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OTHER ITA SITES:
Corporations Finding A Valuable Resource In Hiring Senior Citizens
What is the responsibility of our corporate leaders when facing a world where a large majority regards senior citizens as a group of second-class citizens? Statistics show that seniors (65+) represent 12.7% of U.S. population, about one of every eight Americans.
Mature adults are the fastest growing demographic segment of the population and at age sixty-five, 23% are still working for a variety of reasons – to supplement their income or their health insurance benefits; to not have to be dependent upon relatives; or just to continue to make use of their talents and abilities by working. (1)
Private Industry Taking Notice
Privately-held corporations are taking notice. A Clearwater, Florida-based corporation, PostcardMania, started hiring more senior citizens. When the CEO’s mother passed away due to cancer, Gendusa started looking for something for her father to do.
“His whole life revolved around my mother,” said Joy, “I noticed that without something to create on, he was not as happy.” Joy hired her father, not expecting the surprising outcome.
“The staff loved him – and he loved them. I saw him light up when he got to contribute to the overall expansion of the company.”
Not only did Joy’s father, Bernie Lebowitz, get attention, but he was invaluable in working on a much needed project to identify reasons for failed sales calls so that targeted marketing messages could be tailored to those past prospects and clients to generate more revenue.
“He was so conscientious - he would work on the weekends to ensure that he got his job done and ensured it he did more than he did the week before - every week,” said Joy.
Bernie, a successful entrepreneur in the shipping industry before retirement, recommended his friend, Murray Schact, for hire to the PostcardMania employee roster as well. Schact, a former IBM executive, applied and came on board to help PostcardMania maximize their database for increased sales.
“It’s not that I thought that elderly employees would not be an asset,” Joy said, “Senior citizens rarely came in to apply for jobs here.” Since the hire of Bernie and Murray, PostcardMania’s Human Resources has expanded its hiring pools to more mature applicants. There is a bevy of older generation employees that work at PostcardMania now – many on their 2nd and 3rd careers.
The prevailing thought around the country is that people want to quit working when they are done with their 25, 30, or 50 year career. “I have found that the majority of seniors that apply (at PostcardMania) still want to be able to contribute to be useful in their lives,” said Cindy Wilson, PostcardMania’s VP of Human Resources.
Murray, now a Boca Raton citizen who in his career-life at IBM created the flight software for the airline industry, had been retired for over 15 years. He now works for PostcardMania remotely from home. PostcardMania’s IT division set Murray up to be able to access the company’s database and continue his work from afar.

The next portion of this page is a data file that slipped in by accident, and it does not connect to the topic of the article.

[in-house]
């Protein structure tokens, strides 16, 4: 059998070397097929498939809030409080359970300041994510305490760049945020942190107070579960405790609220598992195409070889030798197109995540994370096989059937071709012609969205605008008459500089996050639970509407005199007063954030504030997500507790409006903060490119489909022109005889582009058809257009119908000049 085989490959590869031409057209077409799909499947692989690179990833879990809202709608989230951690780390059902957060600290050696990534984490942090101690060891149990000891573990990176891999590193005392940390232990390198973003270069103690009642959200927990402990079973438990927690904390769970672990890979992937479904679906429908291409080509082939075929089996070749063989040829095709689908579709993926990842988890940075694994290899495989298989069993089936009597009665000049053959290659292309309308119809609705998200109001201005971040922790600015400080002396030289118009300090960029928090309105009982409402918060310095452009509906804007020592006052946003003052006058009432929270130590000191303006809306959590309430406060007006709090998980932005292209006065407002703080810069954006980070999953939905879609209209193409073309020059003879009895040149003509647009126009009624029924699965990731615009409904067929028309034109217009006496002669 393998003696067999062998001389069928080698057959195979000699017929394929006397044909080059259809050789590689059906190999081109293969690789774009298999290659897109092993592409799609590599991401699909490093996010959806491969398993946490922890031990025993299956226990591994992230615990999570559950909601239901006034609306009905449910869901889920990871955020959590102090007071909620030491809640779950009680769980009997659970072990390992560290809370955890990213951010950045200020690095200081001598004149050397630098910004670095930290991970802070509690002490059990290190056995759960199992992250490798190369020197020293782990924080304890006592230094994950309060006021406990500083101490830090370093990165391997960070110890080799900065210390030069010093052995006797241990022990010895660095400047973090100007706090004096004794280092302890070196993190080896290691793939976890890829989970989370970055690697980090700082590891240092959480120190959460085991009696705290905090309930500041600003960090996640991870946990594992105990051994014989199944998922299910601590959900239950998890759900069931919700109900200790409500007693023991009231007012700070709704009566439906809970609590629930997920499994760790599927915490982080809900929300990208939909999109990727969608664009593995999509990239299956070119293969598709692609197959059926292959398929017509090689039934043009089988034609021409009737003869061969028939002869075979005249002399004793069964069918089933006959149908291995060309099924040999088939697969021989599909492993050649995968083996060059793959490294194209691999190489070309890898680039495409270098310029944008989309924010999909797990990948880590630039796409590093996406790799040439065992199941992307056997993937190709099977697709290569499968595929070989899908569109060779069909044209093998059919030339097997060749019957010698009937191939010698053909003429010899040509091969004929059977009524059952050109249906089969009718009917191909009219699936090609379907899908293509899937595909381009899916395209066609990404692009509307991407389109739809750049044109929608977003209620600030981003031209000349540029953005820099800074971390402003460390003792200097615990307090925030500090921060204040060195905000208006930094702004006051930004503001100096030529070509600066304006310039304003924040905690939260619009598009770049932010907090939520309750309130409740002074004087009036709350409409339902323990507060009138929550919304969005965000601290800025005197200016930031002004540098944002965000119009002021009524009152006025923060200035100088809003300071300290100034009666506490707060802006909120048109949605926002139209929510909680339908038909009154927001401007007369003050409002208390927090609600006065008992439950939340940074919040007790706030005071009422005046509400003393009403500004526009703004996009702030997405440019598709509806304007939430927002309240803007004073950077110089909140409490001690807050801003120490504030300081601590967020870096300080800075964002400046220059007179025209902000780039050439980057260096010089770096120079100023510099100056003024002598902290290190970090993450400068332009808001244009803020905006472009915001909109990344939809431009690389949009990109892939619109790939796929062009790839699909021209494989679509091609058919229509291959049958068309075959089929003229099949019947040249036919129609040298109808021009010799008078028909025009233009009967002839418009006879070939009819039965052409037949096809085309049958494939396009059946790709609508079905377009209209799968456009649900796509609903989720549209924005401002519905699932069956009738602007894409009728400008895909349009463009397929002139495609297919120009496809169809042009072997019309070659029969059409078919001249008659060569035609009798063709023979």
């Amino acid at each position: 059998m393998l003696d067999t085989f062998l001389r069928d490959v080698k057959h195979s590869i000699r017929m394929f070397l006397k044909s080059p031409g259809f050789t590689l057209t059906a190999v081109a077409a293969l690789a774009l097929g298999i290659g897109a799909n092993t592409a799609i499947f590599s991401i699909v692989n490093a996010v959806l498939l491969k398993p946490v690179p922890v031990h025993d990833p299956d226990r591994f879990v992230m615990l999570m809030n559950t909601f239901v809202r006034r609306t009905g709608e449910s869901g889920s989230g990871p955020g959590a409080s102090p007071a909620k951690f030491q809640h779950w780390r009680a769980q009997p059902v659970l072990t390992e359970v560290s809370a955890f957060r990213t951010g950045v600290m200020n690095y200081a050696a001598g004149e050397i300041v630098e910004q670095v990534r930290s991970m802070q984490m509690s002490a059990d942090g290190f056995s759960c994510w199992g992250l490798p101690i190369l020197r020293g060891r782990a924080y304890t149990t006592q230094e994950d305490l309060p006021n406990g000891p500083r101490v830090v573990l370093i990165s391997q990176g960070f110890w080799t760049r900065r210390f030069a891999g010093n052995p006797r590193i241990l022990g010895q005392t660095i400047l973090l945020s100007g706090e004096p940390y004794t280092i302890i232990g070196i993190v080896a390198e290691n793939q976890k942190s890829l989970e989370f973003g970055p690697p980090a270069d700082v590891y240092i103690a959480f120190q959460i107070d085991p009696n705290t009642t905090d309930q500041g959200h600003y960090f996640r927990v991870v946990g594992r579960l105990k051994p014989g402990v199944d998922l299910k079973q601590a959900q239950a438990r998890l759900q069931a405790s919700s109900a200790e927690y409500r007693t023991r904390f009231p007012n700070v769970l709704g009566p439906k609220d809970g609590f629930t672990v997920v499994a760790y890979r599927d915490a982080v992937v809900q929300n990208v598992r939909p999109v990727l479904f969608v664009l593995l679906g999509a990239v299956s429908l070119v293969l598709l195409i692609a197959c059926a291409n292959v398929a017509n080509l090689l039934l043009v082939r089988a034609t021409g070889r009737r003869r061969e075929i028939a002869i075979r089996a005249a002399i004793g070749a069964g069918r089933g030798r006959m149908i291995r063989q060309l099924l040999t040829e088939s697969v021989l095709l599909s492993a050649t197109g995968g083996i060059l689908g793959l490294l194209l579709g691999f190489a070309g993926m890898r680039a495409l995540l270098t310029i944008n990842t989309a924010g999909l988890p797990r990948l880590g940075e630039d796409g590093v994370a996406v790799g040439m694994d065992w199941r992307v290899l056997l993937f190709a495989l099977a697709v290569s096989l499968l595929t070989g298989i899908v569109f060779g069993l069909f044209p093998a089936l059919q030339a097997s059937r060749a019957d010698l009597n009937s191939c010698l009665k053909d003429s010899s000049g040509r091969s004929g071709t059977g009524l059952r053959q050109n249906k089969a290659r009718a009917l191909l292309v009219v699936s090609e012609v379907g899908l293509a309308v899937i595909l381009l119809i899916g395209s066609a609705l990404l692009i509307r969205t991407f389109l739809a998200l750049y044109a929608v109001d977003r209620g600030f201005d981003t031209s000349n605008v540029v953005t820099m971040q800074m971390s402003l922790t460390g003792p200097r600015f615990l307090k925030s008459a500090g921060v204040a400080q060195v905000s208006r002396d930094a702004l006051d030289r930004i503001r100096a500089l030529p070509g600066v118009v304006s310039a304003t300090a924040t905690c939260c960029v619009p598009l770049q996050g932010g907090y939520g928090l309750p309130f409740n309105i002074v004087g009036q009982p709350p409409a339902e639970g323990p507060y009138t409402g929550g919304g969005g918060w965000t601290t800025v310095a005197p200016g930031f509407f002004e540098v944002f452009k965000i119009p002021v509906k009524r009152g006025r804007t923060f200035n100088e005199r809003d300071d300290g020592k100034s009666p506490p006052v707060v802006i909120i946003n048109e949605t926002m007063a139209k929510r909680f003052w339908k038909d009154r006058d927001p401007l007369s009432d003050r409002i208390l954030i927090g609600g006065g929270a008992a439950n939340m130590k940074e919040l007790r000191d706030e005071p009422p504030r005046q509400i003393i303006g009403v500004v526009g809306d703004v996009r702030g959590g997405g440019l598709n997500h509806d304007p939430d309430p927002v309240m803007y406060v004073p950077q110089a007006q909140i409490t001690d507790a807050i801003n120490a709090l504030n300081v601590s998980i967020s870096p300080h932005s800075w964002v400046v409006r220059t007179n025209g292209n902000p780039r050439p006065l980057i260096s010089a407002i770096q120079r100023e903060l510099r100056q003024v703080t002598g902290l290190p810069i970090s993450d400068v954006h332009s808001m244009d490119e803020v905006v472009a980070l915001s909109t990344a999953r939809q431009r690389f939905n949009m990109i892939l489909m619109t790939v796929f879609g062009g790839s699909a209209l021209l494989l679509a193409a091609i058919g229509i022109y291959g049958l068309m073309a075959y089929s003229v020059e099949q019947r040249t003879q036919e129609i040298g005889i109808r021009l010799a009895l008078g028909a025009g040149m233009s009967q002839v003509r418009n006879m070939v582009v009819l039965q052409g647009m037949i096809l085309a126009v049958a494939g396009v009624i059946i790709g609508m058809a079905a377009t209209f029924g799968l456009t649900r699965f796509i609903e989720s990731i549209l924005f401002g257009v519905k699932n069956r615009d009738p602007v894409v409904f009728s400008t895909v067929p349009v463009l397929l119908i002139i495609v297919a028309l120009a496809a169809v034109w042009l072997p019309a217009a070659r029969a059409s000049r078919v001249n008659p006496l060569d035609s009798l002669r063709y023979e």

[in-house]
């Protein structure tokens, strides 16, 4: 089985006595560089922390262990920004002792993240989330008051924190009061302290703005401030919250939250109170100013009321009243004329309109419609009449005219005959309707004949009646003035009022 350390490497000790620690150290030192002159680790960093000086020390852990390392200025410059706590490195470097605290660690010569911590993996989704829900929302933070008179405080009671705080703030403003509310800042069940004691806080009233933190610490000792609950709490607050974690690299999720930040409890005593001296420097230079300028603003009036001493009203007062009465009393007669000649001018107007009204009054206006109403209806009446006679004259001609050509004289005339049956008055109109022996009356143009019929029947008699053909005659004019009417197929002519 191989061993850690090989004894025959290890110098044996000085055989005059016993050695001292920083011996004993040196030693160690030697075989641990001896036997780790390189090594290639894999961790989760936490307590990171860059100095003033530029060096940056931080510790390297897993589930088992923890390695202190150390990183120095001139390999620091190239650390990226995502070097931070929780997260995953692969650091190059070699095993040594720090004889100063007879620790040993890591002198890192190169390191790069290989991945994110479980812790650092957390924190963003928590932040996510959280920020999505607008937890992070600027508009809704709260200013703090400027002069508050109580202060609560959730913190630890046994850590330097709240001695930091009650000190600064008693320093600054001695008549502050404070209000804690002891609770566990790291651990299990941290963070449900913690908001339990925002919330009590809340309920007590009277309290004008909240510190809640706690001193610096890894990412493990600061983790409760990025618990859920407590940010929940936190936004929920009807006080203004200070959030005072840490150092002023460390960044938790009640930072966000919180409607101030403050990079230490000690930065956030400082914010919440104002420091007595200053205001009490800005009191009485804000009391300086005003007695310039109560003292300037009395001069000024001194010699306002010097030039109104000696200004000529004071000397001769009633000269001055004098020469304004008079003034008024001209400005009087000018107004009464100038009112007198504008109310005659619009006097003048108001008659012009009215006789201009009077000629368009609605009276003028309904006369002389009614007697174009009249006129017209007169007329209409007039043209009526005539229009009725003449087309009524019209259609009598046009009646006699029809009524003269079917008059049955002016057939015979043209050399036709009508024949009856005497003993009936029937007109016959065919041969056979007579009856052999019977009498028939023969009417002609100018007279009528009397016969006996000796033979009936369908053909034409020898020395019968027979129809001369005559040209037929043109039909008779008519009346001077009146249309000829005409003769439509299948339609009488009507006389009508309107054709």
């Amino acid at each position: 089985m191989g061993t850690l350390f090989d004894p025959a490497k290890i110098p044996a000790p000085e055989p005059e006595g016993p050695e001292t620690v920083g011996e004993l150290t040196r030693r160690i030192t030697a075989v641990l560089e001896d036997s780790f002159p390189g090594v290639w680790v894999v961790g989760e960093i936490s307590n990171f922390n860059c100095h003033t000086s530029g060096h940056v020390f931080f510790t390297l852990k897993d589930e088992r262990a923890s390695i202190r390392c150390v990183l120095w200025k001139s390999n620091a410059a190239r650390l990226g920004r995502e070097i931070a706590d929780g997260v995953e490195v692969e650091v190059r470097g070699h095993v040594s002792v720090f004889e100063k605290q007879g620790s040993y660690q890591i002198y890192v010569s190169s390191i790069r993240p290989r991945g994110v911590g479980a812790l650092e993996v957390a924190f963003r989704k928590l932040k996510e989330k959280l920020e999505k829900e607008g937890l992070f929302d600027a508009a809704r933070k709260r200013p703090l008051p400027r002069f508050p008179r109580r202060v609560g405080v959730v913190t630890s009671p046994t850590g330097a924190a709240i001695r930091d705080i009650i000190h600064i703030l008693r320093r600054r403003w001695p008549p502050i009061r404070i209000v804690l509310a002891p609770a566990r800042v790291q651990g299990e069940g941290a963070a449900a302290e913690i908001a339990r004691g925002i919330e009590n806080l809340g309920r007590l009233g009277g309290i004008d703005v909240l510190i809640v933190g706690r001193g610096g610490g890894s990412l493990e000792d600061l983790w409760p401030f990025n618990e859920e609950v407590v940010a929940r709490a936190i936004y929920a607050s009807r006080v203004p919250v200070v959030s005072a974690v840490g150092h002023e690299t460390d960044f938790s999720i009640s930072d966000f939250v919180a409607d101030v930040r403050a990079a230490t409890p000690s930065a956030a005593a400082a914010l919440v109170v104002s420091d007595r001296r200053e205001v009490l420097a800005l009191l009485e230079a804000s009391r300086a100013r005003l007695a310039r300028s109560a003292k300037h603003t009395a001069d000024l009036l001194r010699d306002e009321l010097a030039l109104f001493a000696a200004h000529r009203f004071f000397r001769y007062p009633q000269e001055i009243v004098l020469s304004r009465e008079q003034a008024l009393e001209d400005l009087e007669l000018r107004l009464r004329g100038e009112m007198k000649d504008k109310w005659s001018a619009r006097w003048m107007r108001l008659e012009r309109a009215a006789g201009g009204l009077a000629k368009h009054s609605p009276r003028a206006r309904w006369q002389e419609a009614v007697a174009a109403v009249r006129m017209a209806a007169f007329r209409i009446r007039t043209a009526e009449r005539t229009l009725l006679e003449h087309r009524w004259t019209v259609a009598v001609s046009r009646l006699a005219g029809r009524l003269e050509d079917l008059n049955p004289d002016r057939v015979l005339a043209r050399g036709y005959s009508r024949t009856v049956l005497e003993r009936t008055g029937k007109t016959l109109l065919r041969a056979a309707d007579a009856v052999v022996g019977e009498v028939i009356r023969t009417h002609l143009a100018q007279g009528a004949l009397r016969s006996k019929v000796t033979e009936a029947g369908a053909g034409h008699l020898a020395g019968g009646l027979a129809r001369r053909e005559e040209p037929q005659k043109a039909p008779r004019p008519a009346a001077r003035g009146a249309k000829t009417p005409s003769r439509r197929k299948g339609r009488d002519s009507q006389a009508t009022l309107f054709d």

“I am so thankful to be able to work on something worthwhile and meaningful,” said Murray, “It (PostcardMania) literally gave me my life back – I mean that.”
Corporate Giants Also Take Heed
Corporate giants are also taking notice of the elderly as a valuable resource and enlisting senior citizens for help – not just in volunteer activities, but in creating new careers that allows them to exercise their hard-won experience and expertise. Likewise this ‘help’ is giving these veterans their 2nd and 3rd careers.
Publix, the largest employee-owned supermarket chain in the United States, founded by the late George W. Jenkins in 1930 in Winter Haven, Florida, has a corporate philosophy to provide a diverse workforce and is known for its employment of senior citizens, where one of out every five Publix employees are older than 50. These ‘mature associates’ are a large part of the Publix workforce and make up 30,000 of their 141,000 total employees.
“Mature Associates offer valuable skills, maturity and experience,” said Shannon Patten, Publix Media and Community Relations Manager. “They have a strong work ethic, many skills and job knowledge that they share with our younger associates.” Shannon says the corporate philosophy is such that they encourage an environment where senior citizens will want to apply.
Even Wal-Mart, despite their recent bad rap in the media, is one of the leading employers of senior citizens in the United States, employing nearly a quarter million associates - just less than 20% of Wal-Mart’s workforce is at least 55 years old.
Senior citizens or ‘mature associates’ are becoming an integral part of the workforce and is one of the ways corporations can take responsibility for the social and economic welfare of our country.
(1) taken from www.seniorjobbank.org
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